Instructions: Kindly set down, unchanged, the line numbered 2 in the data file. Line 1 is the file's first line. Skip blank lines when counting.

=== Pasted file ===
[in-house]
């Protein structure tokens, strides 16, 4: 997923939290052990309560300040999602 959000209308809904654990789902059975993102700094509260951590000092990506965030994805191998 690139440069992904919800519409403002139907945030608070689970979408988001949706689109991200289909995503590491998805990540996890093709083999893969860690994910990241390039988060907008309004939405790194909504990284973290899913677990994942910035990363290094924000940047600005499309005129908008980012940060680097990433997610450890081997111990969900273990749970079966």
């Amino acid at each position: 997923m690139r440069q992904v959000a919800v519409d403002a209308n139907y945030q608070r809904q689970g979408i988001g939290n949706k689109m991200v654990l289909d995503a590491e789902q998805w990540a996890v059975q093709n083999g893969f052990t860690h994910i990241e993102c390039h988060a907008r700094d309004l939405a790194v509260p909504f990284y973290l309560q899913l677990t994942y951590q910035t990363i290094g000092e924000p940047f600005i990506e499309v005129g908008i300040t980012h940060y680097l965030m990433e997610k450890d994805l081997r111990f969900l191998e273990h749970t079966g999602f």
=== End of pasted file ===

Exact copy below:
């Protein structure tokens, strides 16, 4: 997923939290052990309560300040999602 959000209308809904654990789902059975993102700094509260951590000092990506965030994805191998 690139440069992904919800519409403002139907945030608070689970979408988001949706689109991200289909995503590491998805990540996890093709083999893969860690994910990241390039988060907008309004939405790194909504990284973290899913677990994942910035990363290094924000940047600005499309005129908008980012940060680097990433997610450890081997111990969900273990749970079966």